An Investigation of Teachers' Efficacy for Promoting and Supporting the Social and Emotional Health and Wellbeing of Students
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Evidence is mounting that school-based support programs for student mental health are associated with improved wellbeing and academic outcomes. These programs necessitate teacher participation, yet teachers’ views are varied about the extent to which supporting student mental health is integral to the teaching role. Furthermore, teacher involvement in these activities can vary in quantity and quality. Teacher self-efficacy has received attention as a variable of interest for understanding teacher attitudes, participation, and performance in their work supporting student wellbeing. There has been some consideration of the antecedents of teacher self-efficacy for supporting student wellbeing, such as teacher training, but so far there has been no research using the framework of the sources of efficacy information proposed in Bandura’s self-efficacy theory (Bandura, 1977a, 1977b, 1997) and the model of teacher efficacy (Tschannen Moran, Woolfolk Hoy, & Hoy, 1998). Some studies investigating teacher self-efficacy in the area of teachers’ work supporting student wellbeing have conceptualised the construct broadly and used measures with inadequate domain specificity. Other studies have employed domain specific conceptualisations and measures, but validity-related concerns limit the use of these measures in other studies.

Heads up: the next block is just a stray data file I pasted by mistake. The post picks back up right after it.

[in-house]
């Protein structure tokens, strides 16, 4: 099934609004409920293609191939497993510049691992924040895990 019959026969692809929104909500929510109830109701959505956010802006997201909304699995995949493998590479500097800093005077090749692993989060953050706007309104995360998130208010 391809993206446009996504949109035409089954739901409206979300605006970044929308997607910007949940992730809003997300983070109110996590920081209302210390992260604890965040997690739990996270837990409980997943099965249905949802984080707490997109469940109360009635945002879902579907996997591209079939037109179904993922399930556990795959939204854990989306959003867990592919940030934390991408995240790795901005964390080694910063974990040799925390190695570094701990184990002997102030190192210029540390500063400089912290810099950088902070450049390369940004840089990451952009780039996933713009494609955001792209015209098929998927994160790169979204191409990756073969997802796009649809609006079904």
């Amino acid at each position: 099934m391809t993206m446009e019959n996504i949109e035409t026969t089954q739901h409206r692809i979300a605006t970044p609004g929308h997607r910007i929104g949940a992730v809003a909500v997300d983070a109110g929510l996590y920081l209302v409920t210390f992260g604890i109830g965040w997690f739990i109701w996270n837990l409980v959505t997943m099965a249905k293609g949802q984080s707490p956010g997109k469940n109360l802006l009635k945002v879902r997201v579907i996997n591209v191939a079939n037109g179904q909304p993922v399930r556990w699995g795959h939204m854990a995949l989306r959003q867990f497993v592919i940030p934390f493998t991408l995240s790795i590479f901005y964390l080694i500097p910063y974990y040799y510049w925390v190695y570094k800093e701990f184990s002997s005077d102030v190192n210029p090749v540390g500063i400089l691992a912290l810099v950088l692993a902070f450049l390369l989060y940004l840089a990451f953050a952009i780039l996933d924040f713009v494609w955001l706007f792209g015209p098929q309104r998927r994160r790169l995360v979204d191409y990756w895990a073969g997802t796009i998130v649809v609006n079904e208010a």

Thesis (PhD Doctorate)
Doctor of Philosophy in Organisational Psychology (PhD OrgPsych)
School of Psychology
Item Access Status
Student mental health